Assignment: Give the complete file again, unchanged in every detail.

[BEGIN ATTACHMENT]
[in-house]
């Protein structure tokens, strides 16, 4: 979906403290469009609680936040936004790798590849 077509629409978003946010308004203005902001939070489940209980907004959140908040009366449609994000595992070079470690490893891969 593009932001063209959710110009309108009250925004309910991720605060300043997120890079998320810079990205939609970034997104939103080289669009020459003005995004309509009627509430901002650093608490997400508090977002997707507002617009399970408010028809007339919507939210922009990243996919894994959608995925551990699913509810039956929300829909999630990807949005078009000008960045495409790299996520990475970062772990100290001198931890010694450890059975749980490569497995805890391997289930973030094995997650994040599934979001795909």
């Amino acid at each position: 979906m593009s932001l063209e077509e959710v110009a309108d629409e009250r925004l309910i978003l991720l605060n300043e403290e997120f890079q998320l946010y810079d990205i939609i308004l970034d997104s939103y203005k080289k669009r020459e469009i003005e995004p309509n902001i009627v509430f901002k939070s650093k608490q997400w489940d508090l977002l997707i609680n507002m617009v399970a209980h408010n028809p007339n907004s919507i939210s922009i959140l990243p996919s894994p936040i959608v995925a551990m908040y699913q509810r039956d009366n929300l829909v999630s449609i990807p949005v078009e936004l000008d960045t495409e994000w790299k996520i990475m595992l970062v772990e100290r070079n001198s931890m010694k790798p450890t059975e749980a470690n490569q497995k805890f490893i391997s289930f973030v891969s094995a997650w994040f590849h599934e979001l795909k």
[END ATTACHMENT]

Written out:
[in-house]
């Protein structure tokens, strides 16, 4: 979906403290469009609680936040936004790798590849 077509629409978003946010308004203005902001939070489940209980907004959140908040009366449609994000595992070079470690490893891969 593009932001063209959710110009309108009250925004309910991720605060300043997120890079998320810079990205939609970034997104939103080289669009020459003005995004309509009627509430901002650093608490997400508090977002997707507002617009399970408010028809007339919507939210922009990243996919894994959608995925551990699913509810039956929300829909999630990807949005078009000008960045495409790299996520990475970062772990100290001198931890010694450890059975749980490569497995805890391997289930973030094995997650994040599934979001795909």
């Amino acid at each position: 979906m593009s932001l063209e077509e959710v110009a309108d629409e009250r925004l309910i978003l991720l605060n300043e403290e997120f890079q998320l946010y810079d990205i939609i308004l970034d997104s939103y203005k080289k669009r020459e469009i003005e995004p309509n902001i009627v509430f901002k939070s650093k608490q997400w489940d508090l977002l997707i609680n507002m617009v399970a209980h408010n028809p007339n907004s919507i939210s922009i959140l990243p996919s894994p936040i959608v995925a551990m908040y699913q509810r039956d009366n929300l829909v999630s449609i990807p949005v078009e936004l000008d960045t495409e994000w790299k996520i990475m595992l970062v772990e100290r070079n001198s931890m010694k790798p450890t059975e749980a470690n490569q497995k805890f490893i391997s289930f973030v891969s094995a997650w994040f590849h599934e979001l795909k």